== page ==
Udderly amazing
by Jason Collins
Apr 16, 2009 | 640 views | 0 0 comments | 10 10 recommendations | email to a friend | print
L.P. Voskamp hooks up a milking machine to the udders of Sunshine, a 3-year-old jersey, during a demonstration at R.A. Hall Elementary Tuesday morning.
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L.P. Voskamp and his dairy cow, Sunshine, rolled into R.A. Hall Elementary School Tuesday morning to the grins and enthusiasm of the students.

As he hooked up the milking machine to the jersey, he told the fourth-grade students that morning that Sunshine could produce about 6 gallons of milk per day.

“Milk will last 18 days once it is pasteurized, if it is kept cold,” he told the students. “It is typically two days before that milk is ready for you here at your school or at home. During that time it is never touched by human hands.”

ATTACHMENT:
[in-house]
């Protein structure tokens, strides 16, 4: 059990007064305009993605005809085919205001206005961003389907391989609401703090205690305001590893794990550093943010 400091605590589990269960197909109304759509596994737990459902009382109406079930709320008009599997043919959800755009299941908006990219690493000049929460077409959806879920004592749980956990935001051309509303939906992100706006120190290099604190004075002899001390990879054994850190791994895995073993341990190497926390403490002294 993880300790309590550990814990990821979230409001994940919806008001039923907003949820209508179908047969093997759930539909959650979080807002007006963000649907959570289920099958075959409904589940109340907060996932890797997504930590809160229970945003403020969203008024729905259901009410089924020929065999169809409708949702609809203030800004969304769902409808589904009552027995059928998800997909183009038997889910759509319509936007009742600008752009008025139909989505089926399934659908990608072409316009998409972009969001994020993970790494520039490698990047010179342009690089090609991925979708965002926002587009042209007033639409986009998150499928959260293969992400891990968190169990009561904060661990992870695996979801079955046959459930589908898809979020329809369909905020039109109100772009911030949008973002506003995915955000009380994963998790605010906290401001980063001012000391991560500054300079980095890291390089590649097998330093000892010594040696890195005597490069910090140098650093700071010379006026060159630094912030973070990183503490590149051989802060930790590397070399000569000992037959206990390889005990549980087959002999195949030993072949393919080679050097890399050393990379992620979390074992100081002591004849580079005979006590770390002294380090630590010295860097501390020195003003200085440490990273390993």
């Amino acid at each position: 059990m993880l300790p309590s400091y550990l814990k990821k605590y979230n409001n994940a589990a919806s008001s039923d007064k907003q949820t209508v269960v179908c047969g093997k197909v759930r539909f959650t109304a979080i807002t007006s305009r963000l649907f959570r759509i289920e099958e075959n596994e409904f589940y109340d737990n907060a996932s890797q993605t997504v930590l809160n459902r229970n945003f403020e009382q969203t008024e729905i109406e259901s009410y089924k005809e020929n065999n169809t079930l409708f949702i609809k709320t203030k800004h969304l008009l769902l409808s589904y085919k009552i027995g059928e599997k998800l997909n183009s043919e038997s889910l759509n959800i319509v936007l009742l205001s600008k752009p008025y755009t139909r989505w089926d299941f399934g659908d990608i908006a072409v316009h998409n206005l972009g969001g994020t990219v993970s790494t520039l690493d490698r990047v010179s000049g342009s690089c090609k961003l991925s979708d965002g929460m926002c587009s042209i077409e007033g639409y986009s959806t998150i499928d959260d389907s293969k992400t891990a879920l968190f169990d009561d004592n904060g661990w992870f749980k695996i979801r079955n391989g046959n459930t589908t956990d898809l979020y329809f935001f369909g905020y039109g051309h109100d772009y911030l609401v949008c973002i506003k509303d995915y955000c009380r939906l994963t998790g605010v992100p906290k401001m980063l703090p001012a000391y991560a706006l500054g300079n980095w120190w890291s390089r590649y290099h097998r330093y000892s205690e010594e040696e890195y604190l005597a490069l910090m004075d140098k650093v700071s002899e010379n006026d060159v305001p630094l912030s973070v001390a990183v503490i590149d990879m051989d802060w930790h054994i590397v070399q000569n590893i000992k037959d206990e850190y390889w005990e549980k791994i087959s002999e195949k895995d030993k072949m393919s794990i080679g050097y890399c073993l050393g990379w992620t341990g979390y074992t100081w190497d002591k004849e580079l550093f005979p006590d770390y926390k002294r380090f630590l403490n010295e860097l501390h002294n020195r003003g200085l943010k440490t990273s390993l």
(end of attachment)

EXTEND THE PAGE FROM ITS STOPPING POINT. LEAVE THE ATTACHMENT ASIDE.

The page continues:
Voskamp, instructor with Southwest Dairy Farmers, travels this area talking to students about the importance of drinking milk and telling them where it comes from.

He said that most of the dairy farms in Texas are up north.

“There used to be big dairy farms around here,” he said. “Today, most of the big dairy farms are in north and northwest Texas...

“The average dairy farm is about 450 cows but there are some that are a lot bigger.”

He added that while at the farms, it might seem odd to see the cows in fan cooled barns, away from anything that could cause stress; it isn’t.

“Only happy cows give milk,” he said. “It is not just a commercial. It is fact.”
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